Three Chicago police officers indicted in Laquan McDonald case


Three current of former Chicago police officers are indicted on charges of conspiring to cover up alleged wrongdoing by Officer Jason Van Dyke in the fatal shooting of 17-year-old Laquan McDonald. The Cook County grand jury indictment alleges that the three officers - David March, Joseph Walsh and Thomas Gaffney - were at the scene of the killing and worked together to hide crucial facts in the initial police report.

"The indictment makes clear that these defendants did more than merely obey an unofficial 'code of silence, '" Special Prosecutor Patricia Holmes Brown said in a statement. She says "they lied" to prevent investigators "from learning the truth".

The indictment alleges that the three "current or former" officers - identified as Detective David March and Patrol Officers Joseph Walsh and Thomas Gaffney - gave false reports and information, failed to correct false information, and failed to locate and interview three witnesses to the shooting, whose accounts contradicted their false reports.

Laquan McDonald was shot 16 times by a Chicago police officer in October 2014.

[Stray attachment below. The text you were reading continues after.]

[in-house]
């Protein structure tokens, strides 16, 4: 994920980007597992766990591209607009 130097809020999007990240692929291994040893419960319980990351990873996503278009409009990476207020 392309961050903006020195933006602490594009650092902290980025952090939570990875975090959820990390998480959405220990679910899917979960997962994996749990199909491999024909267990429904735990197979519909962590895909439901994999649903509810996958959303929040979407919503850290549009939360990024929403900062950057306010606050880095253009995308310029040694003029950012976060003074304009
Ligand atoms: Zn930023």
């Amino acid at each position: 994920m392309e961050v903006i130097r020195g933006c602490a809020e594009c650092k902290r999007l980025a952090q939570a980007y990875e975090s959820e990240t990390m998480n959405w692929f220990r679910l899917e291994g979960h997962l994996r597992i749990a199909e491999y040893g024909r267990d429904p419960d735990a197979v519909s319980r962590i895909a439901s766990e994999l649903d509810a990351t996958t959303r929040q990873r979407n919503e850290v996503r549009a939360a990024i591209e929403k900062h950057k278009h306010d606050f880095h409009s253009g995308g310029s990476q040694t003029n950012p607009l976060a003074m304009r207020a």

In the city of Chicago, police officers are rarely charged with murder.

After the officers were indicted, Chicago Police Superintendent Eddie Johnson said the department would continue to cooperate with the ongoing investigation.

Stay on topic - This helps keep the thread focused on the discussion at hand. A video of the shooting, released in 2015, sparked days of protests and thrust Chicago into a national debate over the use of excessive force by police against minorities.

March, Walsh and Gaffney conspired to hide the true facts surrounding McDonald's killing in order to protect their fellow officer from criminal investigation and prosecution, the indictment said.

According to the department, Walsh, who was Van Dyke's partner, and March, a detective, have left the force.

Fraternal Order of Police President Kevin Graham said in a statement that the FOP was aware of the charges, but declined to comment further.

Gaffney, 43; March, 58; and Walsh, 48, are accused of writing incident reports that "contained important false information in an attempt to prevent or shape any criminal investigation".

The arraignment is July 10, where the men will enter pleas.

"Investigating and charging police officers with crimes relating to their duties is a sobering responsibility", Holmes said at a news conference detailing the charges.